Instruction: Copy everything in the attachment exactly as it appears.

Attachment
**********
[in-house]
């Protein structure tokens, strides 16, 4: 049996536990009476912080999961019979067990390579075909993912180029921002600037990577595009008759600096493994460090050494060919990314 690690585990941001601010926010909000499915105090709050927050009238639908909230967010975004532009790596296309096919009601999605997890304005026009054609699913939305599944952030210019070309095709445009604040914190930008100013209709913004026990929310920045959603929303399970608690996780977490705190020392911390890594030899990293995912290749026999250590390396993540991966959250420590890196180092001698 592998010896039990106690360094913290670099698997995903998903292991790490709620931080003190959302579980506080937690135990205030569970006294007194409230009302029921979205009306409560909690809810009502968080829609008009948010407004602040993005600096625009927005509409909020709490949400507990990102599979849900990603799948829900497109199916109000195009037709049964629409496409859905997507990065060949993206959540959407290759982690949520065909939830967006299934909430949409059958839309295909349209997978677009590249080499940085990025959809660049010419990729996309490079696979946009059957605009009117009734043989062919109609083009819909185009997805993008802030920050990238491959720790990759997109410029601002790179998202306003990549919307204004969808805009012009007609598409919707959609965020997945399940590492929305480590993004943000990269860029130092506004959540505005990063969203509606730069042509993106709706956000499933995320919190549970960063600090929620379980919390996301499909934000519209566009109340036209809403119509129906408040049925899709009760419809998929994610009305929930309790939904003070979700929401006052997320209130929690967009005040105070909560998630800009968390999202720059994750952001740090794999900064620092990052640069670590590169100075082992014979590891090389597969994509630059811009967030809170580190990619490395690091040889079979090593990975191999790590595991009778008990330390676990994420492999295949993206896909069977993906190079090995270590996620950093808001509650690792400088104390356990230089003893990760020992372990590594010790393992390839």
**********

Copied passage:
[in-house]
């Protein structure tokens, strides 16, 4: 049996536990009476912080999961019979067990390579075909993912180029921002600037990577595009008759600096493994460090050494060919990314 690690585990941001601010926010909000499915105090709050927050009238639908909230967010975004532009790596296309096919009601999605997890304005026009054609699913939305599944952030210019070309095709445009604040914190930008100013209709913004026990929310920045959603929303399970608690996780977490705190020392911390890594030899990293995912290749026999250590390396993540991966959250420590890196180092001698 592998010896039990106690360094913290670099698997995903998903292991790490709620931080003190959302579980506080937690135990205030569970006294007194409230009302029921979205009306409560909690809810009502968080829609008009948010407004602040993005600096625009927005509409909020709490949400507990990102599979849900990603799948829900497109199916109000195009037709049964629409496409859905997507990065060949993206959540959407290759982690949520065909939830967006299934909430949409059958839309295909349209997978677009590249080499940085990025959809660049010419990729996309490079696979946009059957605009009117009734043989062919109609083009819909185009997805993008802030920050990238491959720790990759997109410029601002790179998202306003990549919307204004969808805009012009007609598409919707959609965020997945399940590492929305480590993004943000990269860029130092506004959540505005990063969203509606730069042509993106709706956000499933995320919190549970960063600090929620379980919390996301499909934000519209566009109340036209809403119509129906408040049925899709009760419809998929994610009305929930309790939904003070979700929401006052997320209130929690967009005040105070909560998630800009968390999202720059994750952001740090794999900064620092990052640069670590590169100075082992014979590891090389597969994509630059811009967030809170580190990619490395690091040889079979090593990975191999790590595991009778008990330390676990994420492999295949993206896909069977993906190079090995270590996620950093808001509650690792400088104390356990230089003893990760020992372990590594010790393992390839």